One of the Seven thankfully rescued us from total submergence into work and, generally, crushing tedium today: we went for coffee together, caught up with each other, read our papers and learned about happenings in the following weeks. She even brought us a gift for our place. Then we went for a drive together, looking for some public installations, part of an art project. One of the Seven’s car is old and without air conditioning, just like ours. The weather looking like this, it ended up somehow uncomfortable.
Nevertheless, we reached the area near the old Armenian cemetery, and the installations. Curiously, one of them had gone missing, because (as another visitor told us) it was obstructing free movement, but it wasn’t something the cops guarding the area knew about. We also saw this, which we found peculiar.
I say ‘this’ because I don’t know what to call it. It certainly is not a ‘garden’. The erased (to keep up with the ‘nor reveals’ bit here) inscriptions are in FOL and SOL, and read the same as the English one. In the Principality, all proper public inscriptions are trilingual (like that of the middle Cross in Golgotha).
What until a month ago or so used to be the Armenian cemetery was now a construction site, remains were exhumed weeks ago using heavy duty equipment. The Armenian bishop, leader of the local community, had approved and was all very comfortable about this. We knew that much from the news. Now, the actual sight itself of the dug up cemetery was today one of the sorriest sights in the Outpost (next to the fenced dead city, on which I will write some other time). I could not bear taking any pictures; only a couple of somehow more grandiose tombs were spared, maybe due to their historical value.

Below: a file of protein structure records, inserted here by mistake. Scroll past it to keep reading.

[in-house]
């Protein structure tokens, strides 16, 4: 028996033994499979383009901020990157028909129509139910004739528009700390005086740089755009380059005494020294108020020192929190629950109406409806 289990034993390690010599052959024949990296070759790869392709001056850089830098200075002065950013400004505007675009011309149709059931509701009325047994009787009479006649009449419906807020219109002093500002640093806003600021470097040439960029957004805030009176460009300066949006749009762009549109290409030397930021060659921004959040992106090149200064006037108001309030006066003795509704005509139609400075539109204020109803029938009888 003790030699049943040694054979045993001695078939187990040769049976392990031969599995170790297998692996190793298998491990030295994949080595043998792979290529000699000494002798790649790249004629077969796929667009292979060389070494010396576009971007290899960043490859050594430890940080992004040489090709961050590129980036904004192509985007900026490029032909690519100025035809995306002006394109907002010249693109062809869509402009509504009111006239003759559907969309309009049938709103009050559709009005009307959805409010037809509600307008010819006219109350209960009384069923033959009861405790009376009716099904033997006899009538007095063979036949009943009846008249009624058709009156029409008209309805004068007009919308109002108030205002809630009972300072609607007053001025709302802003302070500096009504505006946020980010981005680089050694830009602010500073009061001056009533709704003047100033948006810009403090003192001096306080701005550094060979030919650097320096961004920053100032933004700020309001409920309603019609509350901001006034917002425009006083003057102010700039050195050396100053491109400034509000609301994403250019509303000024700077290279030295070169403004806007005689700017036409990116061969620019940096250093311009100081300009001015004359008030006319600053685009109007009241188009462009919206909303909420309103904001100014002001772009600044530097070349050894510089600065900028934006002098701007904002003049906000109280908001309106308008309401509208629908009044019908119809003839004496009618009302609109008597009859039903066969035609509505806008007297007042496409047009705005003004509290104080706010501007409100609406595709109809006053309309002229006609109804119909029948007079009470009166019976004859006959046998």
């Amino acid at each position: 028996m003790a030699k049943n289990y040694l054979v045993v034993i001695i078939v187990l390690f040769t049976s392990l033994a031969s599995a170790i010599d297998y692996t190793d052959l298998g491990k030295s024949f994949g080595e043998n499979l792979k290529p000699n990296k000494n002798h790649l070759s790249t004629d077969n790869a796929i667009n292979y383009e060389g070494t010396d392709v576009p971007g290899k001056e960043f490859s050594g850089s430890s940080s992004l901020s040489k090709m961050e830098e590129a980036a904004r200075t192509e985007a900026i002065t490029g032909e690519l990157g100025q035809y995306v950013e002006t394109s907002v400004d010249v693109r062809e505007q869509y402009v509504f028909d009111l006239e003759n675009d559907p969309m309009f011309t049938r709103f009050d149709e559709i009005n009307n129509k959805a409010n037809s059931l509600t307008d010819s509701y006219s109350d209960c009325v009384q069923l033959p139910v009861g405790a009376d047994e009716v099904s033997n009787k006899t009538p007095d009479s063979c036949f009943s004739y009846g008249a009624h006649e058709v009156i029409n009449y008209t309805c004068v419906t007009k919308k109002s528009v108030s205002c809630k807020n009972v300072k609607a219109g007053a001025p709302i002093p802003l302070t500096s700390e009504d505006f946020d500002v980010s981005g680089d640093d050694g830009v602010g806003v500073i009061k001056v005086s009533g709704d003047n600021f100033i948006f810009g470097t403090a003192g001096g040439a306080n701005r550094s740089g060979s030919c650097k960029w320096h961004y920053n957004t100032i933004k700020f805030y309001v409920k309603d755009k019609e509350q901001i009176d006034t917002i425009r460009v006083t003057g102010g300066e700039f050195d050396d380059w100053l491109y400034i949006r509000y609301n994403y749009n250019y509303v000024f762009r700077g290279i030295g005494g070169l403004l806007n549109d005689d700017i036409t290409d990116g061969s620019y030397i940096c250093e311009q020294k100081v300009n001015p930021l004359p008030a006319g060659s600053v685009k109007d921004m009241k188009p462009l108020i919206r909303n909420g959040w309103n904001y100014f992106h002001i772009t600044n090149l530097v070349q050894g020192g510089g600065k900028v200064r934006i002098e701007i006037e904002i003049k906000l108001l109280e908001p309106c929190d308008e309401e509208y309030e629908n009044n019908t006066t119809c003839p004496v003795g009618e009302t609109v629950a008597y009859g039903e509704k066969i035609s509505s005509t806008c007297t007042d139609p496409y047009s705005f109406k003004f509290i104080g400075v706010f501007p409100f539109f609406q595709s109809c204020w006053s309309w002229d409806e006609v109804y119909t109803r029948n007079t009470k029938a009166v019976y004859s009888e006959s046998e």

Nearby, I discovered the headquarters of the Department for the Repair of Public Works.
I am not sure this is the exact title of the particular government service, since I was too stupefied by the cubist / arte povera aspect of the building itself. To their credit, most public works in the Outpost look much better than this headquarters would suggest.
Finally, going back to the car, we saw this.
Come hither and procreate, your children will grow up in a crime-free society.